Though the REST API has been hogging the headlines over the last 12 months, there’s also been significant recent work on two areas traditionally at the heart of WordPress: the Theme Directory and the Plugin Directory.

With version three of the Plugin Directory marching towards a provisional late June release, now is an excellent time to look at what’s coming down the pipeline in that regard. It’s a potentially major step forward for plugin authors and users, and set to be one of the most significant changes to the platform this year.

In this piece, we’ll tee up the much-anticipated imminent release, and step through aspects of what’s currently known about upcoming changes to areas such as search, tags, ratings, and reviews.

Let’s kick things off first, though, with a brief recap of the story so far.

The Path To The Latest Version Of the Plugin Directory

The first of WordPress’ big two directories to go under the knife was the Theme Directory back in early 2015 – its first major revamp since, somewhat astonishingly, 2008. As the post-release notes from Konstantin Obenland showed, the changes involved both a fresh facelift and some serious technical rejigging behind the scenes. One of the most significant departures here was undoubtedly the move away from bbPress — a shift that on its own considerably eased future development prospects.

The WordPress Plugin Directory as it looks today.

The WordPress Plugin Directory as it looks today.

With the revamped Theme Directory winning plaudits, attention naturally shifted over to the Plugin Directory, which was suddenly looking comparatively shabby. A quick design revamp was the first thing on the agenda, with a new theme that cleared a number of long-standing gripes off the table.

A more serious re-architecting was always on the cards, however, and the official proposal for Version 3 of the Plugin Directory was duly unveiled in early 2016, with a provisional release date of late June/early July. As we head into the final furlong of that development push, it’s a great time to pick through what we can expect when it lands.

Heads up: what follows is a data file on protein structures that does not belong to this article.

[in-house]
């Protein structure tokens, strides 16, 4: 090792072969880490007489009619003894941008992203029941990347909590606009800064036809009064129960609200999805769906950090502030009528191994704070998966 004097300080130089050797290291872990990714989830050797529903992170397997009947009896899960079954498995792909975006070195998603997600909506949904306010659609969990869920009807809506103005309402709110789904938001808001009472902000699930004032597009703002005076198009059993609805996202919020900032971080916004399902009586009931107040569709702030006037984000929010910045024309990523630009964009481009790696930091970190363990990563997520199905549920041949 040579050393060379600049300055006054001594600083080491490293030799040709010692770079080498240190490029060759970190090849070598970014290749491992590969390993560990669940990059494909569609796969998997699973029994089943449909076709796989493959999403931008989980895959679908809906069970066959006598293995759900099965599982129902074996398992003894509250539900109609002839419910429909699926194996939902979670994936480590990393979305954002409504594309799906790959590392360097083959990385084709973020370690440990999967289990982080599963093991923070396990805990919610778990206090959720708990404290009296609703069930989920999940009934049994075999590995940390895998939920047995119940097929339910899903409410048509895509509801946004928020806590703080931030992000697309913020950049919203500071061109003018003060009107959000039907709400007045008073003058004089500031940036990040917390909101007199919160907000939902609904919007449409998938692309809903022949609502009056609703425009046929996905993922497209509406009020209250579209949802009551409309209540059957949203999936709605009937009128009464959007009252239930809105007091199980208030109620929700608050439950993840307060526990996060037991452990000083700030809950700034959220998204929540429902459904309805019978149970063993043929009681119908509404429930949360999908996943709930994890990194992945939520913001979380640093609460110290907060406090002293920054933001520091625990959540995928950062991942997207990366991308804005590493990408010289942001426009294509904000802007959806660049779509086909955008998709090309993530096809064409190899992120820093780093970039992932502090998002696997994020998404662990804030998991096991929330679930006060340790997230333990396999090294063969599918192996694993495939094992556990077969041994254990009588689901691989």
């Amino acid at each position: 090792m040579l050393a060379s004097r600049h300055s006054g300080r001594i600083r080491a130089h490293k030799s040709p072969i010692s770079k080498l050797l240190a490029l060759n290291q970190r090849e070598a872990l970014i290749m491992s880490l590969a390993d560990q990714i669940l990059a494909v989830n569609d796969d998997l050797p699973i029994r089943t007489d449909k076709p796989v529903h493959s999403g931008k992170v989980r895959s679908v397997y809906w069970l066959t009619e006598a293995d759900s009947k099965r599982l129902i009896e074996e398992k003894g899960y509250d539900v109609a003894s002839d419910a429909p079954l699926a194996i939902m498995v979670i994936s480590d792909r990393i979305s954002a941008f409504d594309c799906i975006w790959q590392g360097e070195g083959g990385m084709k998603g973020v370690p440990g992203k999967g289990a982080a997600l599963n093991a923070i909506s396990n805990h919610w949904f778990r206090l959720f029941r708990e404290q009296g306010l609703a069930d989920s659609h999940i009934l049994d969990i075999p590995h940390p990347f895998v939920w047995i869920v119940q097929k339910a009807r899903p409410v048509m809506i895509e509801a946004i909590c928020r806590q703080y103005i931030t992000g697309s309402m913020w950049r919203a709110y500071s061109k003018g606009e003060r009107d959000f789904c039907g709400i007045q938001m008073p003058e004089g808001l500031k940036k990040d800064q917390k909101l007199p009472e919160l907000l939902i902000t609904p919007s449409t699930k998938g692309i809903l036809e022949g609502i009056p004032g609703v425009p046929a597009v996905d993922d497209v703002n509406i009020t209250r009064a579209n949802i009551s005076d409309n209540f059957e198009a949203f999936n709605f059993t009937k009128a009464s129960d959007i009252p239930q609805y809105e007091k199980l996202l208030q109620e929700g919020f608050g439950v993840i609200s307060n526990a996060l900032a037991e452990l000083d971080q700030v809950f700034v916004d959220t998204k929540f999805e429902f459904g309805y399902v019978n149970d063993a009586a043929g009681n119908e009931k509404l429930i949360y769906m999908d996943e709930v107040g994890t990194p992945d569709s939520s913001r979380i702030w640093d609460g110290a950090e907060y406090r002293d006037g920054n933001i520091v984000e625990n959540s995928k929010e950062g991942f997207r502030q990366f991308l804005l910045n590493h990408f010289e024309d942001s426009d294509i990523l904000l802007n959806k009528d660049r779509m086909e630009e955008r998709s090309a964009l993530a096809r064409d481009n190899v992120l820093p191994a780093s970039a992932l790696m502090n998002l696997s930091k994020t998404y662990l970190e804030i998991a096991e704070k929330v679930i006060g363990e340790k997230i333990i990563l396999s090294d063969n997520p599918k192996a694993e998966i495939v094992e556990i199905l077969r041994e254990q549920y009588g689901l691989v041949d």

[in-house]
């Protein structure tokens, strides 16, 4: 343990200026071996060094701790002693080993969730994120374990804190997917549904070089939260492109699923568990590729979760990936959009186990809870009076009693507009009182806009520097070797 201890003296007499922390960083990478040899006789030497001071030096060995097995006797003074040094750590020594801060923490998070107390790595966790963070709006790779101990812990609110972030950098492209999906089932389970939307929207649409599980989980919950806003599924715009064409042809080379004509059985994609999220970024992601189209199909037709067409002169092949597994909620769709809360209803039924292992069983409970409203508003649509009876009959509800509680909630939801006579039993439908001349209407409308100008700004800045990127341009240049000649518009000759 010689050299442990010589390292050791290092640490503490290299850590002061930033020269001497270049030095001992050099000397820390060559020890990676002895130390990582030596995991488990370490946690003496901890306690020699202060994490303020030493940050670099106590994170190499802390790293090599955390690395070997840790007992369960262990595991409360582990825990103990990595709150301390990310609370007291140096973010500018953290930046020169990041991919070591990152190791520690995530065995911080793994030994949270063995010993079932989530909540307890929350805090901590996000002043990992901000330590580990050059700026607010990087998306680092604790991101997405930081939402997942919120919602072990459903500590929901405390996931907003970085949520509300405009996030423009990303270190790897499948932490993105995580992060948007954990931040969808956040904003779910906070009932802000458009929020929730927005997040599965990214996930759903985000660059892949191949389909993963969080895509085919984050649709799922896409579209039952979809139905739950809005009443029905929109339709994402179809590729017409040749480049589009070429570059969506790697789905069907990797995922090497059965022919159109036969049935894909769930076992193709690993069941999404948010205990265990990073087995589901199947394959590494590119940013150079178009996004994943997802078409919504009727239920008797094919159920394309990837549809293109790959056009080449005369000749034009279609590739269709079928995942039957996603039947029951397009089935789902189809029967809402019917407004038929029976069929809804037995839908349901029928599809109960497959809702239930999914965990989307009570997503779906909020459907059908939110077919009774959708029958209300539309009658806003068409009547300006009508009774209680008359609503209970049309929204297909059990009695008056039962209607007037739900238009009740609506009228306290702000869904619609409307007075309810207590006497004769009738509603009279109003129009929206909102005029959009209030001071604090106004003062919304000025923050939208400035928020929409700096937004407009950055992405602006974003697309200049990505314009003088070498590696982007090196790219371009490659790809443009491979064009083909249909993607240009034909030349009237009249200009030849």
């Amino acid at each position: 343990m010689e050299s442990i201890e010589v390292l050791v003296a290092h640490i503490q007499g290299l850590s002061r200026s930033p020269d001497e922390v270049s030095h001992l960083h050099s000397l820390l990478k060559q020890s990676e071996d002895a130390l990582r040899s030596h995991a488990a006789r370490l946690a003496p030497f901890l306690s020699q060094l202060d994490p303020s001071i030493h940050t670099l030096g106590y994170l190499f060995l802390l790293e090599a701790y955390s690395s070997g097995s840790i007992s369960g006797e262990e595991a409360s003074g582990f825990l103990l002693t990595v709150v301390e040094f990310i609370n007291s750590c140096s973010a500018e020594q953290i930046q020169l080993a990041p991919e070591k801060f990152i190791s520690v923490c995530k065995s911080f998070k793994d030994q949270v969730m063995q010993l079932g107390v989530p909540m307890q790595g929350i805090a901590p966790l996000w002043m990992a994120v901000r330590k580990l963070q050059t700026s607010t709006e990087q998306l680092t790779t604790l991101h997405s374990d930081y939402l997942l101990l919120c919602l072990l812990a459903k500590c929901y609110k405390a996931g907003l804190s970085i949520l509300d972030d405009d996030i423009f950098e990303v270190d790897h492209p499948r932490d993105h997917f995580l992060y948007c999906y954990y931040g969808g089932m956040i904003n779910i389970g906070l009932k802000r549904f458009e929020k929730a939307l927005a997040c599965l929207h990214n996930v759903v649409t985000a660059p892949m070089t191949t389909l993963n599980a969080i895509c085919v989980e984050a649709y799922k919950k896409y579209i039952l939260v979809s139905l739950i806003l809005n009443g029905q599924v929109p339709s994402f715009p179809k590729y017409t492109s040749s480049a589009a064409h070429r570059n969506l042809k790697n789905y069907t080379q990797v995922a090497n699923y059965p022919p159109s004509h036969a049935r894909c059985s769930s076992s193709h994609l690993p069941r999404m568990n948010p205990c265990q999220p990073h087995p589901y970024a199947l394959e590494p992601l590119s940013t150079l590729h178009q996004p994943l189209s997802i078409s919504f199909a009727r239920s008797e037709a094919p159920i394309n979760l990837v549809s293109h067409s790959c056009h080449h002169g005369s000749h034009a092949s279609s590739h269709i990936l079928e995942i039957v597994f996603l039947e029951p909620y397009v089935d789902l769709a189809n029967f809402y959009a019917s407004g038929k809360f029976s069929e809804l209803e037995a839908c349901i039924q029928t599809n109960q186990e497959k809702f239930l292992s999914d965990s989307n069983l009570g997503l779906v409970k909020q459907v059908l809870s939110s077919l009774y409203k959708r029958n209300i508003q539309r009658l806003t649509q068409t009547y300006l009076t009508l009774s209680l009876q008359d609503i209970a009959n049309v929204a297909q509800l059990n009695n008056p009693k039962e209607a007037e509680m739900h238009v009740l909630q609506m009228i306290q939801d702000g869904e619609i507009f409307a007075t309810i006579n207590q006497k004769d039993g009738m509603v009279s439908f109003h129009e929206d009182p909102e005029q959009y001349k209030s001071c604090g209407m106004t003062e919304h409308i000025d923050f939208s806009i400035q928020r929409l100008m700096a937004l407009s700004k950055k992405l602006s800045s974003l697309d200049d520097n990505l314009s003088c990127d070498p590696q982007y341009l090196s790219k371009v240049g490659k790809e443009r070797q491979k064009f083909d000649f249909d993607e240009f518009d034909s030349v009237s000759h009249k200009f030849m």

Introducing Version 3 Of The Plugin Directory

As the project overview makes clear, Version 3 of the Plugin Directory is centered around three broad areas of focus:

  1. User roles and responsibilities: Incorporating both front-end interface improvements and better systems for plugin authors and reviewers, the goal here is to make usage of the Plugin Directory substantially simpler for users across the board.
  2. Interactions with other systems: The directory itself currently functions as data storage for the Plugins API and connects, to varying degrees, with the Plugin SVN repo, support forums, and GlotPress. Any changes have to be managed in a stable fashion and remain backwards compatible.
  3. Replacement of legacy systems: The big change here is moving away from bbPress and ensuring that the Plugins API is entirely powered by WordPress itself.

Even a quick read of some of the detailed feedback that greeted the project kickoff announcement was enough to show that there’s a lot of pent-up desire for major changes to the Plugin Directory, and no shortage of ideas in the wider community for taking it forward.

Work on the latest version has been progressing smoothly to date. Milestone zero, with its aim of being a minimum viable product to kickstart the project, was quickly out the door. Milestone one and Milestone two have also been completed, with a notable emphasis on smoothing out submissions, reviews, and the author admin dashboard.

Whiteboard snaps of new Plugin Directory

Whiteboard snaps posted by the design team offer tantalising glimpses of what’s to come.

As the overall pace of the project picks up, there’s also started to be considerably more activity on the relevant tag in the Make channel. Two posts in particular leap out: a discussion about information architecture considerations, and some pointers on possible design directions. We’ll pick up on aspects of both in the following sections.

Search Is About To Get A Lot Slicker

The available search options in the Plugin Directory have long been a source of minor grumbling among both plugin authors and users, so it’s not surprising to see search being a major part of the proposed revamp.

Here’s what we know for definite about search so far:

  • The technology powering search is changing. It’s set to move from Sphinx to ElasticSearch behind the scenes.
  • Despite a widespread desire to make it happen, enhanced searching of plugin support forums won’t be addressed this time around.
  • The primary focus of initial versions is on matching and improving existing search performance, rather than rushing straight into advanced filtering options.